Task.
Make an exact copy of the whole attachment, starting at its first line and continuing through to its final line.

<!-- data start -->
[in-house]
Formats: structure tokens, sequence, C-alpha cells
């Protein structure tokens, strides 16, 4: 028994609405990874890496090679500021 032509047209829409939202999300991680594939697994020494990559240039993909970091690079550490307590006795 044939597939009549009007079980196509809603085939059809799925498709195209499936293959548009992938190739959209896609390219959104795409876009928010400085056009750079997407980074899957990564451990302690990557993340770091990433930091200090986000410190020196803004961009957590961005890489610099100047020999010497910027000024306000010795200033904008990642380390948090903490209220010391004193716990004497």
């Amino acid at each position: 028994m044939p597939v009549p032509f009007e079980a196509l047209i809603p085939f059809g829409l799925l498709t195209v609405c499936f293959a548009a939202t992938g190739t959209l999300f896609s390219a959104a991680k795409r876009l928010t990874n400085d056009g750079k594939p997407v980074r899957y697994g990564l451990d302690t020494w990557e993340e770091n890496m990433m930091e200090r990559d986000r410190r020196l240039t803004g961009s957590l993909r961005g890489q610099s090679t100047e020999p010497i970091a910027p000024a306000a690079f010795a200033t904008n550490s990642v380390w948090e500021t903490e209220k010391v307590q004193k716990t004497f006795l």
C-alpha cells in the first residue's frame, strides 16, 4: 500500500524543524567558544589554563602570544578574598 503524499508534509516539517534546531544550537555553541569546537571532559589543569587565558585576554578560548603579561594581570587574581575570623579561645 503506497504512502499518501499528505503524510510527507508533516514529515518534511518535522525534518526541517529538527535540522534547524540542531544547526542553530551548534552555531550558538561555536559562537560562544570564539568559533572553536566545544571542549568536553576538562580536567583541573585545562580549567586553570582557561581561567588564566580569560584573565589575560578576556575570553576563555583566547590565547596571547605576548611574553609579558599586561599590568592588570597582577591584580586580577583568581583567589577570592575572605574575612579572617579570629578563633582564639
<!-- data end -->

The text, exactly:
[in-house]
Formats: structure tokens, sequence, C-alpha cells
């Protein structure tokens, strides 16, 4: 028994609405990874890496090679500021 032509047209829409939202999300991680594939697994020494990559240039993909970091690079550490307590006795 044939597939009549009007079980196509809603085939059809799925498709195209499936293959548009992938190739959209896609390219959104795409876009928010400085056009750079997407980074899957990564451990302690990557993340770091990433930091200090986000410190020196803004961009957590961005890489610099100047020999010497910027000024306000010795200033904008990642380390948090903490209220010391004193716990004497």
């Amino acid at each position: 028994m044939p597939v009549p032509f009007e079980a196509l047209i809603p085939f059809g829409l799925l498709t195209v609405c499936f293959a548009a939202t992938g190739t959209l999300f896609s390219a959104a991680k795409r876009l928010t990874n400085d056009g750079k594939p997407v980074r899957y697994g990564l451990d302690t020494w990557e993340e770091n890496m990433m930091e200090r990559d986000r410190r020196l240039t803004g961009s957590l993909r961005g890489q610099s090679t100047e020999p010497i970091a910027p000024a306000a690079f010795a200033t904008n550490s990642v380390w948090e500021t903490e209220k010391v307590q004193k716990t004497f006795l």
C-alpha cells in the first residue's frame, strides 16, 4: 500500500524543524567558544589554563602570544578574598 503524499508534509516539517534546531544550537555553541569546537571532559589543569587565558585576554578560548603579561594581570587574581575570623579561645 503506497504512502499518501499528505503524510510527507508533516514529515518534511518535522525534518526541517529538527535540522534547524540542531544547526542553530551548534552555531550558538561555536559562537560562544570564539568559533572553536566545544571542549568536553576538562580536567583541573585545562580549567586553570582557561581561567588564566580569560584573565589575560578576556575570553576563555583566547590565547596571547605576548611574553609579558599586561599590568592588570597582577591584580586580577583568581583567589577570592575572605574575612579572617579570629578563633582564639